15. Gateway Considerations

Multi-party RTT sessions may involve gateways of different kinds. It is essential that gateways involved in setting up sessions correctly reflect the multi-party capability or unawareness of the combination of the gateway and the remote endpoint beyond the gateway.

One case that may occur is a gateway to PSTN for communication with textphones (e.g. TTYs). Textphones are limited devices with no multi-party awareness, and it would therefore be suitable for the gateway to not indicate multi-party awareness for that case.

16. Congestion considerations

The congestion considerations and recommended actions from RFC 4103 [RFC4103] are valid also in multi-party situations.

17. Acknowledgements

18. IANA Considerations

[RFC EDITOR NOTE: Please replace all instances of RFCXXXX with the RFC number of this document.]

IANA is asked to register the new sdp attribute "rtt-mix".


   +---------------------+------------------------------------------+
   | Contact name:       | IESG                                     |
   | Contact email:      | iesg@ietf.org                            |
   | Attribute name:     | rtt-mix                                  |
   | Attribute syntax    | a=rtt-mix                                |
   | Attribute semantics | See RFCXXXX section 11.                  |
   | Attribute value     | -                                        |
   | Usage level:        | media                                    |
   | Purpose:            | Indicate support for the rtp-mixer format|
   |                     | for real-time text transmission          |
   | O/A procedure       | Declarative                              |
   | Mux Category        | normal                                   |
   | Reference:          | RFCXXXX                                  |
   +---------------------+------------------------------------------+
   

19. Security Considerations

The RTP-mixer model requires the mixer to be allowed to decrypt, pack and encrypt secured text from the conference participants. Therefore the mixer needs to be trusted. This is similar to the situation for central mixers of audio and video.

The requirement to transfer information about the user in RTCP reports in SDES, CNAME and NAME fields for creation of labels may have privacy concerns as already stated in RFC 3550 [RFC3550], and may be restricted of privacy reasons. The receiving user will then get a more symbolic label for the source.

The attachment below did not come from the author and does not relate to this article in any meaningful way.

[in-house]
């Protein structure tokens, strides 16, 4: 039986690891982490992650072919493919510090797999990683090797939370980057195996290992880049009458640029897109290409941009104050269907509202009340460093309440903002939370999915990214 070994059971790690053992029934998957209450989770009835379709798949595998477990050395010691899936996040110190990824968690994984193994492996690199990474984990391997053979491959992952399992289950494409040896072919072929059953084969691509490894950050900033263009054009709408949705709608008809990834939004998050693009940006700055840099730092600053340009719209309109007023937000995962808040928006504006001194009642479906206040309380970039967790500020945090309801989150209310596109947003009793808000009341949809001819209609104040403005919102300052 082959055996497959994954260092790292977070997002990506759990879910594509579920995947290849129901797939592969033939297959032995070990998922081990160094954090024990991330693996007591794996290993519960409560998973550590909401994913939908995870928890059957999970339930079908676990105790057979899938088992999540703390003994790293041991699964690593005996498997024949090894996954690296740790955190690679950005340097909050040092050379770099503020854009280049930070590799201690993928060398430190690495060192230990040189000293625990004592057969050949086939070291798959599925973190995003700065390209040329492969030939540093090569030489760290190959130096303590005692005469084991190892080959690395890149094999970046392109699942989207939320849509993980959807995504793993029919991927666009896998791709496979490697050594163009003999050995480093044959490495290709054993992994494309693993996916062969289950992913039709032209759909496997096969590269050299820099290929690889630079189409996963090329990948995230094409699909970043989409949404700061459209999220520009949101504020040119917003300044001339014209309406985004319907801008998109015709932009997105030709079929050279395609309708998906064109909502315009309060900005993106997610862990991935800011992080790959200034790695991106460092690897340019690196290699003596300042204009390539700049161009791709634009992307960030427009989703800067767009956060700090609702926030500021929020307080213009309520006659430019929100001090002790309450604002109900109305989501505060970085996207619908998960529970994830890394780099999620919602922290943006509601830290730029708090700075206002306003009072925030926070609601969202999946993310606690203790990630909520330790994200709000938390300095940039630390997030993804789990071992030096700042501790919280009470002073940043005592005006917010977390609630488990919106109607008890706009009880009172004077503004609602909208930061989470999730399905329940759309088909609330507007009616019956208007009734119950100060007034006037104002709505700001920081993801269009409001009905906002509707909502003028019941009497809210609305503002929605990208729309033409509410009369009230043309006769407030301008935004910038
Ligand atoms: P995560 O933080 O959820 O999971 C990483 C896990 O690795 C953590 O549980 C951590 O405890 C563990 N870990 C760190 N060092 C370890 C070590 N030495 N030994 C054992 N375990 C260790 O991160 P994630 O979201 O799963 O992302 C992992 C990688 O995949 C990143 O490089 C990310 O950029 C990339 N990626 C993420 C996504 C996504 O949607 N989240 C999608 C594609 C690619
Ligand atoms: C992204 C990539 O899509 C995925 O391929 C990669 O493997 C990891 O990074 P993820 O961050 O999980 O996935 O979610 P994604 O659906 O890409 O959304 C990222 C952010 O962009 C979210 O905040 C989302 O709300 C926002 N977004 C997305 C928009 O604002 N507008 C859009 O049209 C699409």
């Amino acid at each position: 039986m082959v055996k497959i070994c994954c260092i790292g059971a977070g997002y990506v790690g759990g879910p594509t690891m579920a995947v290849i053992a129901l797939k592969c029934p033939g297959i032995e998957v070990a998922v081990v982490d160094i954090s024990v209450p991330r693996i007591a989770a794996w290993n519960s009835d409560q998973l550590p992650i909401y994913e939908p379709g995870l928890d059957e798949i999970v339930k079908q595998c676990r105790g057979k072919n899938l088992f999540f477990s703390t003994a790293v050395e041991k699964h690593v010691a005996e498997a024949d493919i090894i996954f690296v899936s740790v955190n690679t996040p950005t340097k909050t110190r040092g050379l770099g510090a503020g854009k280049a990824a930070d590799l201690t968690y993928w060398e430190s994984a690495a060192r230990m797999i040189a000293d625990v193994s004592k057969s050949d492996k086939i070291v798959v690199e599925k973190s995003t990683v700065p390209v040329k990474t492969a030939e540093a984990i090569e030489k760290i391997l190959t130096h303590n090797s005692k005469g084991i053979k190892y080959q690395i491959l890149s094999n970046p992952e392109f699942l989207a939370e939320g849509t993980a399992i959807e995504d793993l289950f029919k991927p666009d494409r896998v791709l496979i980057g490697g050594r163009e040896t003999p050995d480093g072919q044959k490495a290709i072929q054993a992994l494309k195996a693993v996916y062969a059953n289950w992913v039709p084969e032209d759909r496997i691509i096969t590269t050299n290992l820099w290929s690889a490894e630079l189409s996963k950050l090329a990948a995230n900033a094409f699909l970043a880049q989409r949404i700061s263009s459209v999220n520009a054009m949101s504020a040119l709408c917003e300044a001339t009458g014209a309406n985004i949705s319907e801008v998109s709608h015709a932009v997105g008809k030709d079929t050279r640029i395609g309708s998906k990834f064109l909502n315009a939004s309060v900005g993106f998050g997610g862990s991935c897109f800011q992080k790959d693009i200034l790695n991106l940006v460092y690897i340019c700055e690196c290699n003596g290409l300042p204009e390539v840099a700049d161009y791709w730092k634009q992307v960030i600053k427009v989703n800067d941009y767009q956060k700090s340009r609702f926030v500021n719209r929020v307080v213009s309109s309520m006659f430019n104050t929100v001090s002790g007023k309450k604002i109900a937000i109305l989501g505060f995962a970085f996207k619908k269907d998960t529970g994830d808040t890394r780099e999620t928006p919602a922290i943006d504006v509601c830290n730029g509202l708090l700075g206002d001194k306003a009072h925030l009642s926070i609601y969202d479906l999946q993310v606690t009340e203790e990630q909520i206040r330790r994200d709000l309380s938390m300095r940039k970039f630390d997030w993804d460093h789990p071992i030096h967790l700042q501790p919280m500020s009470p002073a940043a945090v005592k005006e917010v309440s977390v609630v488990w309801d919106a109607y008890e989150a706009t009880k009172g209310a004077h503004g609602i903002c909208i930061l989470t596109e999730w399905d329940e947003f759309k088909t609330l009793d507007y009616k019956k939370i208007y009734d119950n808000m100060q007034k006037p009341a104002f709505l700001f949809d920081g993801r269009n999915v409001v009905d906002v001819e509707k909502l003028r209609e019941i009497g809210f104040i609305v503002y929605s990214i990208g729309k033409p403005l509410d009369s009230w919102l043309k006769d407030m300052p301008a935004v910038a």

20. Change history

20.1. Changes from version -00 to -01

Editorial cleanup.

Changed capability indication from fmtp-parameter to sdp attribute "rtt-mix".

Swapped order of redundancy elements in the example to match reality.

Increased the SDP negotiation section

20.2. Changes from version -01 to -02

In Abstract and 1. Introduction: Introduced wording about regulatory requirements.

In section 5: The transmission interval is decreased to 100 ms when there is text from more than one source to transmit.

In section 11 about sdp negotiation, a SHOULD-requirement is introduced that the mixer should make a mix for multi-party unaware endpoints if the negotiation is not successful. And a reference to a later chapter about it.

The presentation considerations chapter 14 is extended with more information about presentation on multi-party aware endpoints, and a new section on the multi-party unaware mixing with low functionality but SHOULD a be implemented in mixers. Presentation examples are added.

A short chapter 15 on gateway considerations is introduced.

Clarification about the text/t140 format included in chapter 10.

This sentence added to the chapter 10 about use without redundancy. "The text/red format SHOULD be used unless some other protection against packet loss is utilized, for example a reliable network or transport."

Note about deviation from RFC 2198 added in chapter 4.

In chapter 9. "Use with SIP centralized conferencing framework" the following note is inserted: Note: The CSRC-list in an RTP packet only includes participants who's text is included in one or more text blocks. It is not the same as the list of participants in a conference. With audio and video media, the CSRC-list would often contain all participants who are not muted whereas text participants that don't type are completely silent and so don't show up in RTP packet CSRC-lists.

21. References

21.1. Normative References

[RFC2119] Bradner, S., "Key words for use in RFCs to Indicate Requirement Levels", BCP 14, RFC 2119, DOI 10.17487/RFC2119, March 1997.
[RFC2198] Perkins, C., Kouvelas, I., Hodson, O., Hardman, V., Handley, M., Bolot, J., Vega-Garcia, A. and S. Fosse-Parisis, "RTP Payload for Redundant Audio Data", RFC 2198, DOI 10.17487/RFC2198, September 1997.
[RFC3550] Schulzrinne, H., Casner, S., Frederick, R. and V. Jacobson, "RTP: A Transport Protocol for Real-Time Applications", STD 64, RFC 3550, DOI 10.17487/RFC3550, July 2003.
[RFC4102] Jones, P., "Registration of the text/red MIME Sub-Type", RFC 4102, DOI 10.17487/RFC4102, June 2005.
[RFC4103] Hellstrom, G. and P. Jones, "RTP Payload for Text Conversation", RFC 4103, DOI 10.17487/RFC4103, June 2005.
[T140] ITU-T, "Recommendation ITU-T T.140 (02/1998), Protocol for multimedia application text conversation", February 1998.
[T140ad1] ITU-T, "Recommendation ITU-T.140 Addendum 1 - (02/2000), Protocol for multimedia application text conversation", February 2000.

21.2. Informative References

[RFC4353] Rosenberg, J., "A Framework for Conferencing with the Session Initiation Protocol (SIP)", RFC 4353, DOI 10.17487/RFC4353, February 2006.
[RFC4575] Rosenberg, J., Schulzrinne, H. and O. Levin, "A Session Initiation Protocol (SIP) Event Package for Conference State", RFC 4575, DOI 10.17487/RFC4575, August 2006.
[RFC4579] Johnston, A. and O. Levin, "Session Initiation Protocol (SIP) Call Control - Conferencing for User Agents", BCP 119, RFC 4579, DOI 10.17487/RFC4579, August 2006.

Author's Address

Gunnar Hellstrom Omnitor Esplanaden 30 Vendelso, 13670 Sweden Phone: +46708204288 EMail: gunnar.hellstrom@omnitor.se